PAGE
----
The old-fashioned portable chest X-ray is still the preferred way of documenting pneumonia at the bedside. Although more cumbersome, CT scans are also frequently employed for more definitive diagnosis, esp. in the ER or the ICU setting.
Historically, ultrasound of the lungs (LUS) was always problematic as the sound waves do not penetrate the air-filled spaces well. It was always a very useful diagnostic tool for localizing pleural fluid and for guiding a drainage procedure but did not get much use above the diaphragm for other pathology.
A recent review article makes a case for a much broader use of LUS, specifically for diagnosing pneumonia. There are the obvious theoretical benefits of portability and safety that US has over X-ray based technologies. But how does it stack up compared to SoC techniques, what is the reproducibility of findings, and how much training is required?
Interestingly, LUS does extremely well in comparative studies. Compared to CXR or CT-scans or a discharge diagnosis of pneumonia, LUS findings were in excellent agreement with those standards. LUS performed on par with CT scans, and it was often more reliable than the time-honored portable A-P chest X-ray.
This may be surprising but we need to remember how much US technology has advanced in the last 2 decades. What makes it so appealing in addition to its reliability and safety is the fact that it can be used sequentially without any concerns for patient discomfort or incurring radiation exposure for patient or operator. It seems to be an excellent tool to gauge prognosis.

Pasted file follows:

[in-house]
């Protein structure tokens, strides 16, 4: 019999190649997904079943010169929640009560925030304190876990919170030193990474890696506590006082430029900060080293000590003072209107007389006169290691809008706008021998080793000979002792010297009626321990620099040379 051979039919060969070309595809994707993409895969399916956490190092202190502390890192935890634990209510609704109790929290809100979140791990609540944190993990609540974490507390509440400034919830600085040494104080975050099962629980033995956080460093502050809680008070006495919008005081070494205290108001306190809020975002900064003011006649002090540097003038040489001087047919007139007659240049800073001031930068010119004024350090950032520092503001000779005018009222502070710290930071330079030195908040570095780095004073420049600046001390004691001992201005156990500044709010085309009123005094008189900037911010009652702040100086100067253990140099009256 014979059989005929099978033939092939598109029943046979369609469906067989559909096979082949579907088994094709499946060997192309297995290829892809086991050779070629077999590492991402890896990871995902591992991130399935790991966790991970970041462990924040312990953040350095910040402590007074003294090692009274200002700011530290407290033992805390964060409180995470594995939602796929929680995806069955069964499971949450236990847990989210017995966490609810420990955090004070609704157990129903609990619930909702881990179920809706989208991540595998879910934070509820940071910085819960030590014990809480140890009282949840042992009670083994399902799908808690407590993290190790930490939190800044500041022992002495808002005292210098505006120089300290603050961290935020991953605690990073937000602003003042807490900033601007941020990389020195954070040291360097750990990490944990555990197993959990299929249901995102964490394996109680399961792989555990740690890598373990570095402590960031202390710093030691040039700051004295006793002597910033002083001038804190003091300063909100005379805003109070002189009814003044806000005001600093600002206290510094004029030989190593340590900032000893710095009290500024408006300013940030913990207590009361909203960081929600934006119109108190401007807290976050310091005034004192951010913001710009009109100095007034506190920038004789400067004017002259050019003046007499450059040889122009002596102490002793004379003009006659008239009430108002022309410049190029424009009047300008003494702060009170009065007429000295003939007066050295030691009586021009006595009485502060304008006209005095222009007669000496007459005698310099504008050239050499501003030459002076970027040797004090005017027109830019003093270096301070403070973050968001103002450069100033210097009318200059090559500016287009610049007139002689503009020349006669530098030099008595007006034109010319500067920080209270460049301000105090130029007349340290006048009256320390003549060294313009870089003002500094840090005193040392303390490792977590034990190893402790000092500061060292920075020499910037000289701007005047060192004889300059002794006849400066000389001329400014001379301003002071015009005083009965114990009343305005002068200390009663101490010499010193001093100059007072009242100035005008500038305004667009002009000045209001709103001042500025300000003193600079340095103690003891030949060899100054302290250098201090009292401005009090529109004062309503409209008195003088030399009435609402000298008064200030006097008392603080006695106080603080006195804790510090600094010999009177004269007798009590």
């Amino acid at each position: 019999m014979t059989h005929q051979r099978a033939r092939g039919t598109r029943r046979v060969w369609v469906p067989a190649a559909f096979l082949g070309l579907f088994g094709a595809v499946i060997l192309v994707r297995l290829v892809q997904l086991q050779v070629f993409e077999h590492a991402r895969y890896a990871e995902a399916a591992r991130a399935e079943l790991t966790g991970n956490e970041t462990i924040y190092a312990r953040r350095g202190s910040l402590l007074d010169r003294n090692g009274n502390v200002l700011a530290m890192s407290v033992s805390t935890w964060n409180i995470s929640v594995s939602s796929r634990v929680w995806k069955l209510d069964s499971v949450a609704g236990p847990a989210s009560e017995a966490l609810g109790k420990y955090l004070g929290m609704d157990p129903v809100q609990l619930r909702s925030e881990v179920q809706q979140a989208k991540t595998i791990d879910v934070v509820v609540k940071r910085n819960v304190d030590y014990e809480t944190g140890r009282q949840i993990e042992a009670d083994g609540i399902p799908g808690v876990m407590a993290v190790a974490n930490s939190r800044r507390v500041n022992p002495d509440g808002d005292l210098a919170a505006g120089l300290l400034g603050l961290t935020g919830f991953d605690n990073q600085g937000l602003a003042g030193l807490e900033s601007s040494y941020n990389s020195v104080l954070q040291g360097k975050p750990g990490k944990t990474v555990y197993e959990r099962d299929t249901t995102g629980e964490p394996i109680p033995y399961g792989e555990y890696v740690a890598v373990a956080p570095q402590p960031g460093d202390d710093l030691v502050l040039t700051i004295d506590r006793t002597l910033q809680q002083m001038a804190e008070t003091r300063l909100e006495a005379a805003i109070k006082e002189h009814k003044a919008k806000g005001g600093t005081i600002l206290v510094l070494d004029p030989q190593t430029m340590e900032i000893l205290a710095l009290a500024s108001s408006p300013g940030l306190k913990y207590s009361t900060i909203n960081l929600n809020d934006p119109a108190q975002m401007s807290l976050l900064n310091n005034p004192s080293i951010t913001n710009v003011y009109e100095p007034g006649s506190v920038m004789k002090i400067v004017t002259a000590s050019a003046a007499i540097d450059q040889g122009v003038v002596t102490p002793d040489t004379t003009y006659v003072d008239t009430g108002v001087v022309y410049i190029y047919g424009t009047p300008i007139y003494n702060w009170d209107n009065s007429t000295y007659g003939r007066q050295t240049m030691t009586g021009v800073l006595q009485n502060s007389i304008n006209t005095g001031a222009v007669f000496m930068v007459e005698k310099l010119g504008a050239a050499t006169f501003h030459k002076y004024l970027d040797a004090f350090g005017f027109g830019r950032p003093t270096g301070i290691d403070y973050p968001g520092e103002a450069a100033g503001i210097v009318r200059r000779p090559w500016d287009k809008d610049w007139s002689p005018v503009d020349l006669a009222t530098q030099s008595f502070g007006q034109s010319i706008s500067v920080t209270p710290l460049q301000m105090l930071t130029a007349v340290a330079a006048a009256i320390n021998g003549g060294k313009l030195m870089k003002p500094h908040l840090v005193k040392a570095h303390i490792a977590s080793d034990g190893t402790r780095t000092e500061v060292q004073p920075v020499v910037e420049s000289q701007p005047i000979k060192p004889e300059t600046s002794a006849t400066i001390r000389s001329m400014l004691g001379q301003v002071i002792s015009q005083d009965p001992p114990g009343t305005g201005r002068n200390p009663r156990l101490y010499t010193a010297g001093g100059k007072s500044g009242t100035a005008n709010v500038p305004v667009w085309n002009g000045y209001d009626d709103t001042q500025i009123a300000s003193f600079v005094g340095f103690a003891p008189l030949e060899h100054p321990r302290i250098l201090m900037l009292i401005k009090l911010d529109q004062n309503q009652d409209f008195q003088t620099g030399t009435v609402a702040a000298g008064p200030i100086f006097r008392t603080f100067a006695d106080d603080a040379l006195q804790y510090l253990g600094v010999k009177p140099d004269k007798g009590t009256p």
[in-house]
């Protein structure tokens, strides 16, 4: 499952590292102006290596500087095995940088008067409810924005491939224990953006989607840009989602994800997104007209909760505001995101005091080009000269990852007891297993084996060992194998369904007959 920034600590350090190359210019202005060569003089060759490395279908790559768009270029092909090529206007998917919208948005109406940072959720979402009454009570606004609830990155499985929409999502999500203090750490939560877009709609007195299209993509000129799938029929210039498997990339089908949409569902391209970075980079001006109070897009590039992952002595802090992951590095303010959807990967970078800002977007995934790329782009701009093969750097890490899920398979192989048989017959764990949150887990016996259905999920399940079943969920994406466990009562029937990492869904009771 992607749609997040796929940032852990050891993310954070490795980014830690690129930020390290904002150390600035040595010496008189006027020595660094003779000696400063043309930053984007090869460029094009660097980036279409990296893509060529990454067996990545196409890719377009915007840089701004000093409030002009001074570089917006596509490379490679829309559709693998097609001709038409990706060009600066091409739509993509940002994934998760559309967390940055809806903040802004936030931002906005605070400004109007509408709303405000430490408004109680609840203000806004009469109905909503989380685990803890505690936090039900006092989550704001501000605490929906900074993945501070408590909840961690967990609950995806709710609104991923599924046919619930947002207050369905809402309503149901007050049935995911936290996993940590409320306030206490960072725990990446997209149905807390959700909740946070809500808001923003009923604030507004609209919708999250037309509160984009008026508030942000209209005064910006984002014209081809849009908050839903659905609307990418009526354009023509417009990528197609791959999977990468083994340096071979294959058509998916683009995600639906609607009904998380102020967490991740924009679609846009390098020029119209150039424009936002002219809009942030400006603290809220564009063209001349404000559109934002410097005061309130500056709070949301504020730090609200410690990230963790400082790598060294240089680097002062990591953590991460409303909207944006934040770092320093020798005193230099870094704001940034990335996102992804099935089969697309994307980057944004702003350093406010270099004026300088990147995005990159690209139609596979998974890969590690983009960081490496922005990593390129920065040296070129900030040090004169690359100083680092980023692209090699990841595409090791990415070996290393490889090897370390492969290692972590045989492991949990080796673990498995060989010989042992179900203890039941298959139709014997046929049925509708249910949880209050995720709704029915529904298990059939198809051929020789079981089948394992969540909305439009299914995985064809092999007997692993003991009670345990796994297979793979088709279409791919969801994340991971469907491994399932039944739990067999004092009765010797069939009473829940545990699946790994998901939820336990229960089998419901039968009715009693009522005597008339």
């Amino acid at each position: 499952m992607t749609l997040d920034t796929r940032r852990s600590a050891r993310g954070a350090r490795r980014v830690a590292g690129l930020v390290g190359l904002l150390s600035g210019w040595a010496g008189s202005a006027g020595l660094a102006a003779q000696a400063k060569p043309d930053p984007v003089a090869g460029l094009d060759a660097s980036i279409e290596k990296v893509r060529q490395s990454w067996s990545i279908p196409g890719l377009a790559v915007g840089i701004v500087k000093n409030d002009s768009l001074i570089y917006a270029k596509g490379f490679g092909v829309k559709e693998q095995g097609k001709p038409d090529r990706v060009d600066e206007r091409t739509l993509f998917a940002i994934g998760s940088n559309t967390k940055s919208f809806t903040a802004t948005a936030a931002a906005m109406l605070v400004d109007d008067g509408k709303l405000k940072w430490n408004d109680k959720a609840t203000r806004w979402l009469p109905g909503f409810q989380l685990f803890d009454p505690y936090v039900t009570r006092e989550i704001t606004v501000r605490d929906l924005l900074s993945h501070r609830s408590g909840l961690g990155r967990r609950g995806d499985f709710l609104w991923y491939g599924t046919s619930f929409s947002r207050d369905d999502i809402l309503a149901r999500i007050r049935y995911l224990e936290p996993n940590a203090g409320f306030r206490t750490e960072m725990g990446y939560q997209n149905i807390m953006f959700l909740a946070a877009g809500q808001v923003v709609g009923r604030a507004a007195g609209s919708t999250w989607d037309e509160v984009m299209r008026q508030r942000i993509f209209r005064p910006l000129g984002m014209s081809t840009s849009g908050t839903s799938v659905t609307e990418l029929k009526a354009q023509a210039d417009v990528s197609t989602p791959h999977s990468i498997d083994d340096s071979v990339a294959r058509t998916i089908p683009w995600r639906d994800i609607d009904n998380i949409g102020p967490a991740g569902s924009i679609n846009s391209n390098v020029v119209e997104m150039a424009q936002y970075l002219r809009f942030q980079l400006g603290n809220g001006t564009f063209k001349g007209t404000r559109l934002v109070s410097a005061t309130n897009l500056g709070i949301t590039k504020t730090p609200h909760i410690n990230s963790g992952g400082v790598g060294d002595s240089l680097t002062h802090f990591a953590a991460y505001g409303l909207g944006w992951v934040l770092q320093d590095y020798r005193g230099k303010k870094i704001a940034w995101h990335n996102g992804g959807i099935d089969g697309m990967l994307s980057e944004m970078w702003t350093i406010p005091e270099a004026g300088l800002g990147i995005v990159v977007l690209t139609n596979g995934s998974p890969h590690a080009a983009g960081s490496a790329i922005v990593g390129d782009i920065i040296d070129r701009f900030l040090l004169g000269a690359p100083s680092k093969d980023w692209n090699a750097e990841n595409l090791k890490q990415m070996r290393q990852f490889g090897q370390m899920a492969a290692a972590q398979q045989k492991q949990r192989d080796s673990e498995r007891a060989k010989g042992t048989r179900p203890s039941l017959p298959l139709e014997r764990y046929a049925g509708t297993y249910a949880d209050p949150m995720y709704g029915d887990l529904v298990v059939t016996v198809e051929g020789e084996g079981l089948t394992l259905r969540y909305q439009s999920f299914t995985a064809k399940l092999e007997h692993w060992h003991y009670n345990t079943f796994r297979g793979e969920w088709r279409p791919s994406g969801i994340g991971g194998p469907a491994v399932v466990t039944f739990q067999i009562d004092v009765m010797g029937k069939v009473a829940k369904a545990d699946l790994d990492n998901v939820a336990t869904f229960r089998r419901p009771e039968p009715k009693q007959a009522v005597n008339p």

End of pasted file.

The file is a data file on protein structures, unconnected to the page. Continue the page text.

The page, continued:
The article does not address the training needs in much detail but this would not seem to be a major hurdle.
There is another consideration, not mentioned in the article. The field of ID is one of a few subspecialties that does not have a procedure to its name. As is well known, purely cognitive skills don’t get much respect, they certainly are not reimbursed like a procedural skill. It is a major reason why ID physicians find themselves consistently on the bottom rung of the comparative salary structure for subspecialties. Not having a scope to look, or a needle to biopsy or to tap fluid, with technicians only allowed to do a Gram stain for a delayed “early” diagnosis, ID is a very unattractive specialty from the financial perspective. It is not a great choice for a potential fellow with significant student loans.
It is unclear where IDSA stands on this issue but I suggest that ID programs start training fellows in LUS. And once you are at it, have a look below the diaphragm as well, for a liver or a splenic abscess. Your overworked radiology colleague will thank you for taking off some of his workload…
Schenk E. Ultrasound in the diagnosis and management of pneumonia. Curr Opin Infect Dis 2016, 29:223